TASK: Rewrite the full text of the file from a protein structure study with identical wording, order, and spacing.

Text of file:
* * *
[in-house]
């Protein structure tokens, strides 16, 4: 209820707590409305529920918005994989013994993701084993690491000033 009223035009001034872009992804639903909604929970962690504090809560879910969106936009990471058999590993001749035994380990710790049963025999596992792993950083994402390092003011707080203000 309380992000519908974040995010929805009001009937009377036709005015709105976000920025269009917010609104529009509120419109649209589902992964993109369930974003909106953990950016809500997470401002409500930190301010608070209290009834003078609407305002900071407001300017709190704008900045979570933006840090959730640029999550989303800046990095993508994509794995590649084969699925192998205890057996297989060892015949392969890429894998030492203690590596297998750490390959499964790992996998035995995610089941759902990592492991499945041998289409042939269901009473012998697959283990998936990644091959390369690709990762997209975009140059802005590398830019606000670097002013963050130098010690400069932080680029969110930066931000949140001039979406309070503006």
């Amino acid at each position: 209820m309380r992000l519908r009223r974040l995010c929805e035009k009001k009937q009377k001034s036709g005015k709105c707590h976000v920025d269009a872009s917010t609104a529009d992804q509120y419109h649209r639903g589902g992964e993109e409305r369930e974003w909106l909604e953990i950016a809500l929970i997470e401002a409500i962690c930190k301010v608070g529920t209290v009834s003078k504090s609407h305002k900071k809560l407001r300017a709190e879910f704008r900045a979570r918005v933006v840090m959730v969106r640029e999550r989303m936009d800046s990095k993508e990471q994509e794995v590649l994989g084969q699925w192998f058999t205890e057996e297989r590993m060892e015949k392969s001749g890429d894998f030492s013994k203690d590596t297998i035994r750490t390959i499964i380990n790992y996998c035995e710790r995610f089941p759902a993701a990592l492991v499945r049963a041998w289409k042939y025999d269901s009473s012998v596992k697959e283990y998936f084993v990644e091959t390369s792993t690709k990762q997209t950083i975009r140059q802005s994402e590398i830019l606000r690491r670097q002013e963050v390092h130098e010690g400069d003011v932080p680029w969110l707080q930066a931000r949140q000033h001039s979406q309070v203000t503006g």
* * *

[in-house]
């Protein structure tokens, strides 16, 4: 209820707590409305529920918005994989013994993701084993690491000033 009223035009001034872009992804639903909604929970962690504090809560879910969106936009990471058999590993001749035994380990710790049963025999596992792993950083994402390092003011707080203000 309380992000519908974040995010929805009001009937009377036709005015709105976000920025269009917010609104529009509120419109649209589902992964993109369930974003909106953990950016809500997470401002409500930190301010608070209290009834003078609407305002900071407001300017709190704008900045979570933006840090959730640029999550989303800046990095993508994509794995590649084969699925192998205890057996297989060892015949392969890429894998030492203690590596297998750490390959499964790992996998035995995610089941759902990592492991499945041998289409042939269901009473012998697959283990998936990644091959390369690709990762997209975009140059802005590398830019606000670097002013963050130098010690400069932080680029969110930066931000949140001039979406309070503006």
């Amino acid at each position: 209820m309380r992000l519908r009223r974040l995010c929805e035009k009001k009937q009377k001034s036709g005015k709105c707590h976000v920025d269009a872009s917010t609104a529009d992804q509120y419109h649209r639903g589902g992964e993109e409305r369930e974003w909106l909604e953990i950016a809500l929970i997470e401002a409500i962690c930190k301010v608070g529920t209290v009834s003078k504090s609407h305002k900071k809560l407001r300017a709190e879910f704008r900045a979570r918005v933006v840090m959730v969106r640029e999550r989303m936009d800046s990095k993508e990471q994509e794995v590649l994989g084969q699925w192998f058999t205890e057996e297989r590993m060892e015949k392969s001749g890429d894998f030492s013994k203690d590596t297998i035994r750490t390959i499964i380990n790992y996998c035995e710790r995610f089941p759902a993701a990592l492991v499945r049963a041998w289409k042939y025999d269901s009473s012998v596992k697959e283990y998936f084993v990644e091959t390369s792993t690709k990762q997209t950083i975009r140059q802005s994402e590398i830019l606000r690491r670097q002013e963050v390092h130098e010690g400069d003011v932080p680029w969110l707080q930066a931000r949140q000033h001039s979406q309070v203000t503006g």